Sternocleidomastoid, “What did you call me?” The sternocleidomastoid (SCM) is a muscle in the front of the neck that attaches the sternum, clavicle up to the jaw. You can feel it pop out when turning your head to one side. When you turn your head to the left, you will notice it pop out on the front, right side of your throat. For those who have ever had a massage with me, particularly a session where we were trying to relieve neck pain, you may have jumped off of the table or wondered if the curse words flying through your mind had flown out of your mouth. This is because there can be intense trigger points lying deep inside these muscles, especially when they are tight. In massage school, we were introduced to this muscle as the muscle that turns our head to the opposite side or flexion of the neck, the movement of looking down and assists in breathing. We learned that this is the muscle to treat when waking up with a stiff neck and you can’t turn your to the side, where range of motion is restricted. We also learned to treat these muscles for incidents of whiplash. Over the years, I have observed these muscles seem to be extremely tight on people who have been in a car accident, look down for extended periods of time, working long hours on the computer, adoring your new baby, reading, or have chronic neck pain, tension or arthritis from some other trauma. Other activities that could cause trigger points to develop in the SCM are overhead activities, keeping your head turned to one side for a prolonged period of time, forward head posture, looking at a computer monitor to one side, holding a phone with one shoulder, stomach sleeping, heavy lifting, falls and whiplash, wearing a tight collar, a short leg or scoliosis or awkward posture, stress and tension, chronic cough or asthma, and chest breathing. The SCM can be responsible for common troubles like headaches, jaw pain and stiffness in the neck or more obscure problems like dizziness, brain fog, blurry vision or in some cases hearing loss. Other complications that are even harder to trace back to a tight SCM are tooth ache, nausea, a dry cough, hoarseness of the voice, or a cold sweat on the forehead. The great thing about these muscles, in my opinion, is that even a little bit of work loosens them up and you can work these muscles out on your own! From my experience, the SCM will respond very well to even a few minutes of self massage. If you would like to try to self massage these muscles to reduce trigger points and prevent the symptoms previously mentioned, turn your head slightly away from the side you are going to work on so the muscle pops out. Then, grab the muscles with your fingers and pinch it. If it hurts when you pinch it, chances are they are causing some symptoms for you, whether you are aware of them or not. The key to self massaging these trigger points is to squeeze them hard enough to possible feel a sensation that could be described as a ‘good pain’ or to recreate the symptoms they may be causing, but not so hard that it causes you to tense up for other muscles to spasm. You can back off after the first round, and try to squeeze a little harder the second time. By working on these muscles 3-6 times a day, you should really notice relief, become more aware of what activities are causing the tightness in your SCM and reduce your symptoms in about a 2 week period. For further information or to schedule an appointment, please contact Ambrosia Brown at Alison Palmer Physical Therapy and Wellness Center at 435-260-1122, firstname.lastname@example.org, www.ambrosiabrownmassage.com , www.telluridethaimassage.com. We are located in the Cimarron Lodge at the bottom of Lift 7, next to Carhenge Parking Lot. Wellness is the full integration of mind, body and spirit. We look forward to helping you towards a healthier life.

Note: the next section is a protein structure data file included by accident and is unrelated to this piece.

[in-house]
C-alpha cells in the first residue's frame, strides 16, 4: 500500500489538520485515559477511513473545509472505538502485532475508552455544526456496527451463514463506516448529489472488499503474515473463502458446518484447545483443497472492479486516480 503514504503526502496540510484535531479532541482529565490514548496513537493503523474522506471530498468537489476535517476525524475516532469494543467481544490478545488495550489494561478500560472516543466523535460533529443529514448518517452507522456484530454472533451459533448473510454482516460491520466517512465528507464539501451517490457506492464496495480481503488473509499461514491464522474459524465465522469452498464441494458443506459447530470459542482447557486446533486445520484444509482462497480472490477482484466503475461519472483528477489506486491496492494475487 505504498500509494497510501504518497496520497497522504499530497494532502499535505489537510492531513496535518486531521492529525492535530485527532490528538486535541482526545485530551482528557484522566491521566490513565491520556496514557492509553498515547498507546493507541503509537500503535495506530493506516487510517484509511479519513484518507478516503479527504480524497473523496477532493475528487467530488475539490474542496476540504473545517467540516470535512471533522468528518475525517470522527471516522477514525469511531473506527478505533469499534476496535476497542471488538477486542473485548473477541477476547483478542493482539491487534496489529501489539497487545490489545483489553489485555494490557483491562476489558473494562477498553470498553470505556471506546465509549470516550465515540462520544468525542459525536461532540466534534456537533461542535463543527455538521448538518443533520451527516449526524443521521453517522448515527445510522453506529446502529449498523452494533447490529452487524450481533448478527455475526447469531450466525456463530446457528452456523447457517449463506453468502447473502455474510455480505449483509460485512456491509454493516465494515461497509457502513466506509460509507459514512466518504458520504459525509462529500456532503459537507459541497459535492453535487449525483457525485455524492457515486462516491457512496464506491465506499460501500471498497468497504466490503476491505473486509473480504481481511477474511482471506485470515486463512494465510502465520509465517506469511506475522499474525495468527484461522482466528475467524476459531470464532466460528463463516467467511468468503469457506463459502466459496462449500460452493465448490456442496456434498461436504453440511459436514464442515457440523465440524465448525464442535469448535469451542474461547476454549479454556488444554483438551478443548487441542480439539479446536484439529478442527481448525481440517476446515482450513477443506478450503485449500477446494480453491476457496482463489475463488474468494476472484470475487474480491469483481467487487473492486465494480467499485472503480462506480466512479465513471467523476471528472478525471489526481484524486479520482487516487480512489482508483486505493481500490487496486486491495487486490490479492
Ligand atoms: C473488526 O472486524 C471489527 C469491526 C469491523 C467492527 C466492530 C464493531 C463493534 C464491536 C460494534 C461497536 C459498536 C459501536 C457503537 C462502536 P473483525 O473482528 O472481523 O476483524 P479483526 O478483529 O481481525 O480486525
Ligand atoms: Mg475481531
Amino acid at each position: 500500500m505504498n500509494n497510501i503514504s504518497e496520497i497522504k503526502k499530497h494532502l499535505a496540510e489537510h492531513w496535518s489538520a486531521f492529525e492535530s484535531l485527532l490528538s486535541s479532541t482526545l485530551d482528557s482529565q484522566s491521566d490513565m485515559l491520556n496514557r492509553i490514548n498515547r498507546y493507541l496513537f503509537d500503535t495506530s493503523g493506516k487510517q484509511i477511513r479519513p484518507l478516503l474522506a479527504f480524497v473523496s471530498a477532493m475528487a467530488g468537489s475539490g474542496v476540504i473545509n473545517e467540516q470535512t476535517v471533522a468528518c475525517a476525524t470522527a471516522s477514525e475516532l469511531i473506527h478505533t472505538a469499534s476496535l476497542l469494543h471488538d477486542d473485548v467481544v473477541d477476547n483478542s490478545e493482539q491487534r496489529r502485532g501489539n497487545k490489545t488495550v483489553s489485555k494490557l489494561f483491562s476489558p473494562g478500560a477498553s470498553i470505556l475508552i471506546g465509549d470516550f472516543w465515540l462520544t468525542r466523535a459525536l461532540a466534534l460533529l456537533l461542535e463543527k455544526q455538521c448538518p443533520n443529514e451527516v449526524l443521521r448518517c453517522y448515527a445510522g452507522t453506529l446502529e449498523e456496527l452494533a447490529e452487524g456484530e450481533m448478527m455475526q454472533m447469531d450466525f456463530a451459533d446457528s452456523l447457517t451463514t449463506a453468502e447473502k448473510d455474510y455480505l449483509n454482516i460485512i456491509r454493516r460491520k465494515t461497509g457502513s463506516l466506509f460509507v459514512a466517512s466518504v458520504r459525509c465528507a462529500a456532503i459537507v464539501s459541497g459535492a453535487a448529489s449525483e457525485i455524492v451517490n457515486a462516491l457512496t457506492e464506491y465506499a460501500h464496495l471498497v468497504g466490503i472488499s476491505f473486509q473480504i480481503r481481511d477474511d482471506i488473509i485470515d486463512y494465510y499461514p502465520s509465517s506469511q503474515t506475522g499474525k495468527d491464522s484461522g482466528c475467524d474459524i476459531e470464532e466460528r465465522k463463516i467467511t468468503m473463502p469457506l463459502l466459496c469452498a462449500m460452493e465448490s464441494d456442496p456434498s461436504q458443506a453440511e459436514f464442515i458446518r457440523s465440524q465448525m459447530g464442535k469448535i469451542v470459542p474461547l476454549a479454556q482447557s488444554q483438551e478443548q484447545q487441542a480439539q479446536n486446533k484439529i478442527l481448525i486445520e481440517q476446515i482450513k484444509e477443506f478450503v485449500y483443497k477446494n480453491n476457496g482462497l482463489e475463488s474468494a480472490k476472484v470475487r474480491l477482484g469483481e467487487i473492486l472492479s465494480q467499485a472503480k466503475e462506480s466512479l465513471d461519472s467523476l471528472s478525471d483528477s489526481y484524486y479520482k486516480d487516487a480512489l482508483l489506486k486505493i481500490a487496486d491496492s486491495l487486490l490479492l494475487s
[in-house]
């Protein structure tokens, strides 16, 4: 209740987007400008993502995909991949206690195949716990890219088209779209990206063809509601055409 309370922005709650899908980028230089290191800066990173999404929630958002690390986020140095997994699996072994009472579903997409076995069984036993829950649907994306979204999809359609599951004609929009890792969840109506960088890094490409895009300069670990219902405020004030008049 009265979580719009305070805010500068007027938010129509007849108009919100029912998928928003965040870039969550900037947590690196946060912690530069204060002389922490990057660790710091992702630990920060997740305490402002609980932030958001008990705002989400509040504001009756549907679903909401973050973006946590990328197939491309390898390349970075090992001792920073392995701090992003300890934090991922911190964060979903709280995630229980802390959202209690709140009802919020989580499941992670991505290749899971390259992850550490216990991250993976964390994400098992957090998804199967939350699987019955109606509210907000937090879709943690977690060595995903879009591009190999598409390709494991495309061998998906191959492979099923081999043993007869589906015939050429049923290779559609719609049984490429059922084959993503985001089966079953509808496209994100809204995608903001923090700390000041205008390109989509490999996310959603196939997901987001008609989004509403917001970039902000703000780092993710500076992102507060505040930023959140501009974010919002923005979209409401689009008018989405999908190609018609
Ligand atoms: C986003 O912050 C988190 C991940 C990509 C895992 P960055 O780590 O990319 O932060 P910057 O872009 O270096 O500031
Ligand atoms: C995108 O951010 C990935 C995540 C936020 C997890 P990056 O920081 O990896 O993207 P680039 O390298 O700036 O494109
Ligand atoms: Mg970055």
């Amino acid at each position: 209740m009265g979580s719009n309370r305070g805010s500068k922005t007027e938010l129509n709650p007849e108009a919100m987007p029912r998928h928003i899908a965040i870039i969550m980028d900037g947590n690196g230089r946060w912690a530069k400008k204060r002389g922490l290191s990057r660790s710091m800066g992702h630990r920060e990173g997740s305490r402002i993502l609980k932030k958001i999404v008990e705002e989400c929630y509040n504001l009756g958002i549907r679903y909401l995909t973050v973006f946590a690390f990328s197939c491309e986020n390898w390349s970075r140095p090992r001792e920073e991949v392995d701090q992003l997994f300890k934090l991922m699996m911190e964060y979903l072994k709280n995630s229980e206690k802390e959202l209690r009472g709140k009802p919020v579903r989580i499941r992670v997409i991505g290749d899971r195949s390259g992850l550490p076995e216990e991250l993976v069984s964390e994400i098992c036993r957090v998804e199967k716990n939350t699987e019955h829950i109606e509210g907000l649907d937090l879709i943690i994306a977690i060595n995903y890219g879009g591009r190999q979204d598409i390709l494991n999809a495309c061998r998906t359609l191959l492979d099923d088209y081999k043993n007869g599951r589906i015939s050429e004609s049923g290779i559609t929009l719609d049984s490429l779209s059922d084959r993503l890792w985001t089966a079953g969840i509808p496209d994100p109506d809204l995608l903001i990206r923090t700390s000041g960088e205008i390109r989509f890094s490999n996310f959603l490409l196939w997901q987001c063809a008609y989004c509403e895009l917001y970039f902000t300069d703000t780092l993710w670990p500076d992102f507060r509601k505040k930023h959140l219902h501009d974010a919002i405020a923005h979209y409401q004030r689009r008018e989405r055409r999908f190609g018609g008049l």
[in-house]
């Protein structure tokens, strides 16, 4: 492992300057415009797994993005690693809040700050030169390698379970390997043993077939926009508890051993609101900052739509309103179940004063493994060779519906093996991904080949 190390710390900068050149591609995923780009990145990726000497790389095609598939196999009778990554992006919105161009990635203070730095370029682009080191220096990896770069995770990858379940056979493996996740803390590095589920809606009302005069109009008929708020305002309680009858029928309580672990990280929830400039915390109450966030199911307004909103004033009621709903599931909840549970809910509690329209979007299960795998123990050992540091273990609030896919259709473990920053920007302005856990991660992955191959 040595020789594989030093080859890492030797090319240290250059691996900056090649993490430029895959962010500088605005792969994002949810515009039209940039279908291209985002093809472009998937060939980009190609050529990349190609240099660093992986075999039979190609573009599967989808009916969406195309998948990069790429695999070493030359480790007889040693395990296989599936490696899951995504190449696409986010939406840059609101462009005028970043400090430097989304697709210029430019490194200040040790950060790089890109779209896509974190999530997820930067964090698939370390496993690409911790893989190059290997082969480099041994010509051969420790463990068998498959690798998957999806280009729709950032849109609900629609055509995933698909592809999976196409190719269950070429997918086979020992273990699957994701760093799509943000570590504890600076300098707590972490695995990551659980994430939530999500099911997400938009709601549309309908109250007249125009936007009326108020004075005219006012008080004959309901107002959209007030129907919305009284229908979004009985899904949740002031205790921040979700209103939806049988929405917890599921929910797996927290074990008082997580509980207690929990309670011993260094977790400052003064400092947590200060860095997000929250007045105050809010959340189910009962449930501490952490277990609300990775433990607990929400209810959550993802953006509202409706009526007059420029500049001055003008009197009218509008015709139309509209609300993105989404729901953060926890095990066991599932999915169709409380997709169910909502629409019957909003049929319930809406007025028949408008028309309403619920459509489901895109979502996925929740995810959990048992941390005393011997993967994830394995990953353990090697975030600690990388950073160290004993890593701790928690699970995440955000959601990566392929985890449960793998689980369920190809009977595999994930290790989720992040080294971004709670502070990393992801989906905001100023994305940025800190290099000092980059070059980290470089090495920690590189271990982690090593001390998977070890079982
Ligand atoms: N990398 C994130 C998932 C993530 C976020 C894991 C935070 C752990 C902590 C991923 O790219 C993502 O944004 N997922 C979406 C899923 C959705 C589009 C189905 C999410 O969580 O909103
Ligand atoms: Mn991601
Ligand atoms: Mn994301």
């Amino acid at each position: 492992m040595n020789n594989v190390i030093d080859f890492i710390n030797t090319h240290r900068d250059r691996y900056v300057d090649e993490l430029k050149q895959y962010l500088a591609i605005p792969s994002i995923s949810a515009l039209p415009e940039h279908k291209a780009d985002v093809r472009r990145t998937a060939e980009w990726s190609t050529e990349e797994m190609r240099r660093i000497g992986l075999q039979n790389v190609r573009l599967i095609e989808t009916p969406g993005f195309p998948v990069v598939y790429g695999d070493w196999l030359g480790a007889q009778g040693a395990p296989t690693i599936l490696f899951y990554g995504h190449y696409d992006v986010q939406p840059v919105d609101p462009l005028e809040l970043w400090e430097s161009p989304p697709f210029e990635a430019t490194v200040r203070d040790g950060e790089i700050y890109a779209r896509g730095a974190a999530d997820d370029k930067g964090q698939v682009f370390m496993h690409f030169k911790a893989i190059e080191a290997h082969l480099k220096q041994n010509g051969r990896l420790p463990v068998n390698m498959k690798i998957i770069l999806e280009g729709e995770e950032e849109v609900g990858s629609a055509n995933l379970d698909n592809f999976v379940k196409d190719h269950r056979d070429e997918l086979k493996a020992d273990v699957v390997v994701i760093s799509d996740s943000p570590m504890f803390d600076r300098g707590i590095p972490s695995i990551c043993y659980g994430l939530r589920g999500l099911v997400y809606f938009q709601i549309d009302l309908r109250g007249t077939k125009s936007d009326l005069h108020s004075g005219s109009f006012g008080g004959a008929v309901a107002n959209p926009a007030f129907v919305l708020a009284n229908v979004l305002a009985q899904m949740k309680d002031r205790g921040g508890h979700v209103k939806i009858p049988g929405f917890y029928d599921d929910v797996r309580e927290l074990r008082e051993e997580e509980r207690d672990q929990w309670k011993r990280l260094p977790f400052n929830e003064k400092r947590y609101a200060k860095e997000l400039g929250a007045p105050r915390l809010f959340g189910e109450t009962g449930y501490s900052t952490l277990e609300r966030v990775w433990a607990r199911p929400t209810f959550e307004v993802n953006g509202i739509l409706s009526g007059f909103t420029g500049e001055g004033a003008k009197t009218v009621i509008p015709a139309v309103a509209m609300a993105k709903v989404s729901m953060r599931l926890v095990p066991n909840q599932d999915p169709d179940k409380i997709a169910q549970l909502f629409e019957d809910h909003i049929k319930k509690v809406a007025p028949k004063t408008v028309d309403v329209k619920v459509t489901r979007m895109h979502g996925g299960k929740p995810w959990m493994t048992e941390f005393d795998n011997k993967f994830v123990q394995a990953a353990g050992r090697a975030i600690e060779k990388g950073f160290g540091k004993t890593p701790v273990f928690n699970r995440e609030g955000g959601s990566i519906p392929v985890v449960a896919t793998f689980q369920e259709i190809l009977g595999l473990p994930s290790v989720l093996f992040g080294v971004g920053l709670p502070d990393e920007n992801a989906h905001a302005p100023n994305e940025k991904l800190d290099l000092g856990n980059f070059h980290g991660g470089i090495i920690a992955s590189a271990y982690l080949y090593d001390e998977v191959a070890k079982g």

Please be aware, Ambrosia has accepted an internship at her thai massage school in Chiang Mai, Thailand to further her studies in Nuad Boran “Thai massage’, this fall. She will be leaving Telluride September 1st and returning December 17th 2017.
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